During his research into the history of the building in which he had made his home, Harlon discovered many tales of paranormal activity, dating back to the time of the building’s construction. A stonemason had been terrified out of his wits by a ghostly apparition, and had refused to return to his job, even preferring to leave his tools behind on the site than return there to collect them. Several other workers told of seeing the spectre of a fat man lumbering along the ground floor corridor, which disappeared right through a wall. Harlon found these tales fascinating, given that he was something of a believer in ghosts, and did some more research into these tales. He found that several murders occurred during the time the Rink-Standens occupied Gainsford Hall, one of which was his own ancestor Patricia. Not long after Patricia’s murder, the killing spree stopped and there were rumours and talk of ghosts and several reports of people apparently being possessed by spirits and made to do unspeakable acts. The police at the time had not taken it at all seriously, and put the rumours down to too much hard liquor and not enough hard work. Harlon laughed as he read the reports. What ‘unspeakable acts’ might they be?
A few of the building’s current residents accepted that Gainsford House was haunted, and Harlon could not bring himself to dismiss this belief. He had experienced some weird things himself since moving in, and although he had not seen a solid manifestation of anything otherworldly, there had been moments when he would swear blind he was not alone in his home. The most frightening experience was when he was watching the television late one evening seven months after moving in. The talk show had finished when the door to the sitting room swung slowly and silently open. Harlon noticed the movement out of the corner of his eye, and his heart leapt in his breast as he watched the door open right back to the wall, where it sat for a few seconds before suddenly slamming shut with a bang that shook the pictures that hung upon the wall. The next time he met old Mrs Hanny in the corridor, he mentioned it and she told him that she had experienced something odd that same night.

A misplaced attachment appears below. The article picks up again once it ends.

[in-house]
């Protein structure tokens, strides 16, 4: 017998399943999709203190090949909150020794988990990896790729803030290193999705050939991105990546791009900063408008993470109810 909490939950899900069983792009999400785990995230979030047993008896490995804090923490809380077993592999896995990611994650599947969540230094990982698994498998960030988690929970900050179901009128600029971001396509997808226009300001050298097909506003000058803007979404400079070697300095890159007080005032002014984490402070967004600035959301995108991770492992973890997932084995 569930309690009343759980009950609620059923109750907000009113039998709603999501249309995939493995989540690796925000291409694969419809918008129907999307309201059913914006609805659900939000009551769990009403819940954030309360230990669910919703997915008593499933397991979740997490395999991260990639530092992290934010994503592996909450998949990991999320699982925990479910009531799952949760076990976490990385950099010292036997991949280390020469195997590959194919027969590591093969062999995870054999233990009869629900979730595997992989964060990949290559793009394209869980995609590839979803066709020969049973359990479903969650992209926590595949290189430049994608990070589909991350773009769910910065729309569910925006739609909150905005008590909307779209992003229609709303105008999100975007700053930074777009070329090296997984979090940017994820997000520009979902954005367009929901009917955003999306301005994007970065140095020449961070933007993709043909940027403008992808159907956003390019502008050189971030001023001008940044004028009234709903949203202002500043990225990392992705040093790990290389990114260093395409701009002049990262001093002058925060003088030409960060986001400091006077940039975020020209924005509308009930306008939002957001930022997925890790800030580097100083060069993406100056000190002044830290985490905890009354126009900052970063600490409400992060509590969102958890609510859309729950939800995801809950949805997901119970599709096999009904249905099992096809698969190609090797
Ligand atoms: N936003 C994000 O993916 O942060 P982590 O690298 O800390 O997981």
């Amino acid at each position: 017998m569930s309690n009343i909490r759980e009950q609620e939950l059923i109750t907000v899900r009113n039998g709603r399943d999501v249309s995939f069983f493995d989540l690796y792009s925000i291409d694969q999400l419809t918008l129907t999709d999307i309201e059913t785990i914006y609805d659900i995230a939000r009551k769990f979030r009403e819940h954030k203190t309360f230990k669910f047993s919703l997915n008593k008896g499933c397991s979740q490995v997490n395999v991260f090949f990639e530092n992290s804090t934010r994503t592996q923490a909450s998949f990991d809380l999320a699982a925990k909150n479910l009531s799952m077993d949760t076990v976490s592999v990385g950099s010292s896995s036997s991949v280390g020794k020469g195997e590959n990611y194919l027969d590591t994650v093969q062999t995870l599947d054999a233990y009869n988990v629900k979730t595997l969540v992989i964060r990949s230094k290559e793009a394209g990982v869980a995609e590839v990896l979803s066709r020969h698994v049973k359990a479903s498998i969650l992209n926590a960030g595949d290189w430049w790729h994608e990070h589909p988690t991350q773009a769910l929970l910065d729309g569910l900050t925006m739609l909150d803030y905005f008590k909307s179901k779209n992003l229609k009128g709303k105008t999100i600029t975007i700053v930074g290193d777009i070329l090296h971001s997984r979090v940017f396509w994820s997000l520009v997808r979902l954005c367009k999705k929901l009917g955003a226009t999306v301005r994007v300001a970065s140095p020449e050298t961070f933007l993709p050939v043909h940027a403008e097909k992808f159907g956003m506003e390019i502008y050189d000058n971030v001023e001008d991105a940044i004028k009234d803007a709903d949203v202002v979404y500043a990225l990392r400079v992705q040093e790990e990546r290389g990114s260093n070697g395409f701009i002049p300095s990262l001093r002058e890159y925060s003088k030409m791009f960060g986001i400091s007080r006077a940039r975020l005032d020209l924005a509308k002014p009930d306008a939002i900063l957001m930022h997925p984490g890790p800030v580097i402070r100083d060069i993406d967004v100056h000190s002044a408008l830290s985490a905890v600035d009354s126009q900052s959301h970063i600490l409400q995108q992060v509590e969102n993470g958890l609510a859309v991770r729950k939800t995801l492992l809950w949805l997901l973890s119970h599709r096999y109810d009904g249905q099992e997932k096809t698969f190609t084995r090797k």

Although not a religious man, Harlon decided to get the apartment blessed after that, and nothing similar had happened since. Mrs Hanny had sniffed at his decision to have a priest “with all his mutterings” visit, and declared that “there be evil around ‘ere, Mr Drake, and no amount of Latin ramblings and wafting smoke is gonna change it. Something ain’t right here, you mark my words, lad.” Harlon thought Mrs Hanny was a little too firm in her belief of all things otherworldly, and decided that she had far too strong a conviction in the existence of evil. He laughed to himself as he thought of her, muttering her prayers and wafting her hands to ‘feel the energies’ whenever the subject came up between them.
“What a kook,” he grinned as he washed the dishes after his evening meal.
Angelo and Ray exchanged a glance. They had spent several hours interviewing many of Gainsford House’s residents, and had learned that Harlon Drake was a thoroughly nice person who always helped when he was able, had never offended anyone, was always friendly and talkative, and was the kind of person everyone would be happy to introduce to their mother.